The Consumer Price Index (CPI) for September all but guaranteed that the Fed on November 2 will hike the federal funds rate another 75 basis points to 3-3/4 to 4 percent from its current 3 to 3-1/4 percent. As shown in the chart below, headline inflation—the blue line—stayed above 8 percent in September while core inflation (excluding food and energy prices)—the red line— rose to 6.7 percent, the fastest pace in forty years.

The September CPI data further confirmed that high consumer price inflation has developed a momentum that will be hard to reverse. Price increases were widespread and service prices, the blue line in the chart below, continued to accelerate in September even as commodity-price inflation moderated further.

Commodity prices in recent months have benefited from an easing of supply chain disruptions and a very strong dollar. Once supply chain pressures and the dollar stabilize, these factors holding down commodity price inflation will fade.

Once the inflation process has gotten to this point, it takes tough medicine from the Federal Reserve to curb it and place it on a downward trajectory. Market participants have gradually come to this realization. Shown in the next chart is the yield on the two-year Treasury note which captures market expectations for the federal funds rate over the next two years. This yield has risen nearly 4 percentage points since the beginning of 2022. Embedded in the current two-year yield is the expectation that the Fed will raise the federal funds rate to the 4-3/4 to 5 percent region by early 2023 and hold it there much of next year before easing off somewhat toward the end of 2023.

Corresponding to current expectations for the path of the federal funds rate are long-term real interest rates—interest rates after removing inflation—that have also risen sharply this year, moving from negative to positive territory. This can be seen in the next chart showing the yield on the ten-year Treasury inflation-protected security which recently has climbed above 1-1/2 percent.

At issue is whether a real long-term interest rate in the 1-1/2 percent range is applying restraint on the economy. Note that the ten-year real yield recently is still well below the level that prevailed before the financial crisis in 2008. The comparison between the recent real yield on the ten-year Treasury benchmark security and its yield nearly twenty years ago is complicated by changing fundamentals affecting real interest rates. In other words, there is a great deal of uncertainty about the current neutral level of this interest rate—the level of this yield associated with neither monetary stimulus nor restraint.

There are reasons to believe that the neutral interest rate is lower today than it was a couple of decades ago. Thus, a 1-1/2 percent real yield today is providing less stimulus than it did a couple of decades ago. Still, to break the back of inflation, the real ten-year yield will need to increase further, implying that the Fed will need to boost the federal funds rate well above 5 percent. (Note that underlying inflation currently is on the order of 5 percent or higher and short-term real interest rates will need to be distinctly in positive territory—that is, the nominal federal funds rate will need to exceed the underlying rate of inflation—for monetary policy to be restrictive.) That is, market participants will need to revise further upward their expectations for the Fed’s policy interest rate if the Fed follows through on its pledge to bring inflation down to its 2 percent target.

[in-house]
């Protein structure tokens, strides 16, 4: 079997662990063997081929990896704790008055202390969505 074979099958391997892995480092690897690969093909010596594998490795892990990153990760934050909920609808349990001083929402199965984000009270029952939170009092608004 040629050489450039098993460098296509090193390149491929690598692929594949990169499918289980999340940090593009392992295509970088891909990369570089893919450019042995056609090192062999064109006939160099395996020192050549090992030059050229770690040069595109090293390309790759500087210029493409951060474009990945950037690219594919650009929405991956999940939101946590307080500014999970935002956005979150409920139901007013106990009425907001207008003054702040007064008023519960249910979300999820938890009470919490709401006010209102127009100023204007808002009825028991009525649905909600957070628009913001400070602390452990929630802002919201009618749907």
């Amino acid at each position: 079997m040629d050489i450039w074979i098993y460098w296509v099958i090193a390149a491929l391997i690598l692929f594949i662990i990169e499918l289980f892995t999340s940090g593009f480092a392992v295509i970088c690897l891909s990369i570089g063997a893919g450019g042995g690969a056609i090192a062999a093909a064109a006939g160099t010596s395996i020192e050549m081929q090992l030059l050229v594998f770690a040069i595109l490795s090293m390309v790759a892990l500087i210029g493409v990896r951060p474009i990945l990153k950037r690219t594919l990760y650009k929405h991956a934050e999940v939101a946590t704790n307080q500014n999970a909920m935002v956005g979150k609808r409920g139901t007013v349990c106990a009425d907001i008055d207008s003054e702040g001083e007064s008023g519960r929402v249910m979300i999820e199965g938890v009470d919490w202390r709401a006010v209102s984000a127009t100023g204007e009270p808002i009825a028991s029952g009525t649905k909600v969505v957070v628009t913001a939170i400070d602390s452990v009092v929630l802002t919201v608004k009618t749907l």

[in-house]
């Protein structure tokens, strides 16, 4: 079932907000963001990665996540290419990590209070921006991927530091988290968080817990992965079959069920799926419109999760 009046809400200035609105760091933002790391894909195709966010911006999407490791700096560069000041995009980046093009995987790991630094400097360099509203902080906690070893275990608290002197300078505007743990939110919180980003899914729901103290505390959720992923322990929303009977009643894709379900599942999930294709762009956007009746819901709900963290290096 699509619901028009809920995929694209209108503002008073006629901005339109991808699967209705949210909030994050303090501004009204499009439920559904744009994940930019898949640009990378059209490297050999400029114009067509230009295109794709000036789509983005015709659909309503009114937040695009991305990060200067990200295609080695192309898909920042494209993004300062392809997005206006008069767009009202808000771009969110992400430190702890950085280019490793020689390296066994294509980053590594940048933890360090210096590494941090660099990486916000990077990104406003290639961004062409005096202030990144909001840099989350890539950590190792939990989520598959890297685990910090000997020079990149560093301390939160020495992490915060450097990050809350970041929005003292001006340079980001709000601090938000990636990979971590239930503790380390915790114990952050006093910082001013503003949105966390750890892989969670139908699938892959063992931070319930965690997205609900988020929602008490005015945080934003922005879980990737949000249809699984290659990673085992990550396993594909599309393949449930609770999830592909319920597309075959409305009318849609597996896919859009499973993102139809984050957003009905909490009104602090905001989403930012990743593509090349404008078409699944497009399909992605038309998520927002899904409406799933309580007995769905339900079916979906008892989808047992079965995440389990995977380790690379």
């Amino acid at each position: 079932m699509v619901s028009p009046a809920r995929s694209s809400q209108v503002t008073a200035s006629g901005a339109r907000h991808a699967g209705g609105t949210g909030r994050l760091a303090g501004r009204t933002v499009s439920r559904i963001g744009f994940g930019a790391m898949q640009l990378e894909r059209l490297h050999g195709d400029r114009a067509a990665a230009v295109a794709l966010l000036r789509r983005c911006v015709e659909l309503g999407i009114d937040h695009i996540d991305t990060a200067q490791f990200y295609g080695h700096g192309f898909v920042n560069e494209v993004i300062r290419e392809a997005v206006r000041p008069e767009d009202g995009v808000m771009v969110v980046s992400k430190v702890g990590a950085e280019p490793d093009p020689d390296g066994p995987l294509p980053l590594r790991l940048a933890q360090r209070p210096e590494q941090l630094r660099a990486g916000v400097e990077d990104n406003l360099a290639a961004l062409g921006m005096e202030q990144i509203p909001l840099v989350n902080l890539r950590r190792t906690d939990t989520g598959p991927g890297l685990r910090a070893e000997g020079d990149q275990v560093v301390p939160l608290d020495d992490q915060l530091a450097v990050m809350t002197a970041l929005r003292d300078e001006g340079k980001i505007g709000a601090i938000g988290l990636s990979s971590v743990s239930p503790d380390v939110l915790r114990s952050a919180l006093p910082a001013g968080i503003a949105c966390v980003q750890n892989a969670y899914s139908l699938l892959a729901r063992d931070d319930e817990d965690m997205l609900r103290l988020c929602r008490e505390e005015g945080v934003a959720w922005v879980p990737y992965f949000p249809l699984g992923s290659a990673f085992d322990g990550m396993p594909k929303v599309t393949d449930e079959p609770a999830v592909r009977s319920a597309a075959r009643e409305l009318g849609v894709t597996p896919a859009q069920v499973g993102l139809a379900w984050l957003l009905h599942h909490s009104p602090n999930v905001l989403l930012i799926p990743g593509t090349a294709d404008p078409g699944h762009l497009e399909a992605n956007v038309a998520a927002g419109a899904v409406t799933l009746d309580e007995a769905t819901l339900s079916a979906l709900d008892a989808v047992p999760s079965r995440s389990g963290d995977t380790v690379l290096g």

It should be noted that the current momentum in inflation will require that restraint be applied for a longer period than currently thought. As noted, market participants foresee the Fed starting to reverse interest rate increases toward the end of 2023. The momentum factor suggests that reversing policy that soon would not break the back of inflation and would risk raising doubts about the Fed’s commitment to its 2 percent inflation target.

Going forward, there will be a lot of debate within and outside the Fed about when the Fed needs to slow and then stop its policy tightening. This debate will reflect uncertainties about the relationship between the Fed’s primary policy instrument—the federal funds rate—and inflation outcomes, compounded by considerable lags between changes in the policy instrument and its effect on inflation and also by perceived risks. Because of the inherent lags, an optimal policy under which there are no such uncertainties would have the Fed start to take its foot off the monetary brake before inflation actually turns downward. Easing monetary restraint too soon risks undoing the sacrifices made to bring inflation down and likely compounds the difficulty of any subsequent attempt to get inflation under control. On the other hand, staying restrictive too long risks an unnecessary loss of employment and output and possibly undershooting the 2 percent inflation target. The sides on the part of policymakers and analysts regarding which risks are most serious are being revealed with each passing day.

In sum, market participants have come a long way in revising their outlook for Fed policy in light of the persistence of inflation. And these revisions are bringing forward in time the effects of monetary restraint on interest rates and asset prices and ultimately their effects on the economy and inflation. However, the stubbornness of the current inflation situation means that it will take even more monetary restraint and for even longer than currently contemplated if inflation is indeed to be turned around. We are entering a period when the debate about when the Fed needs to slow its pace of policy tightening and bring it to an end is going to intensify. The momentum in the current inflation process cautions against slowing and stopping too soon.

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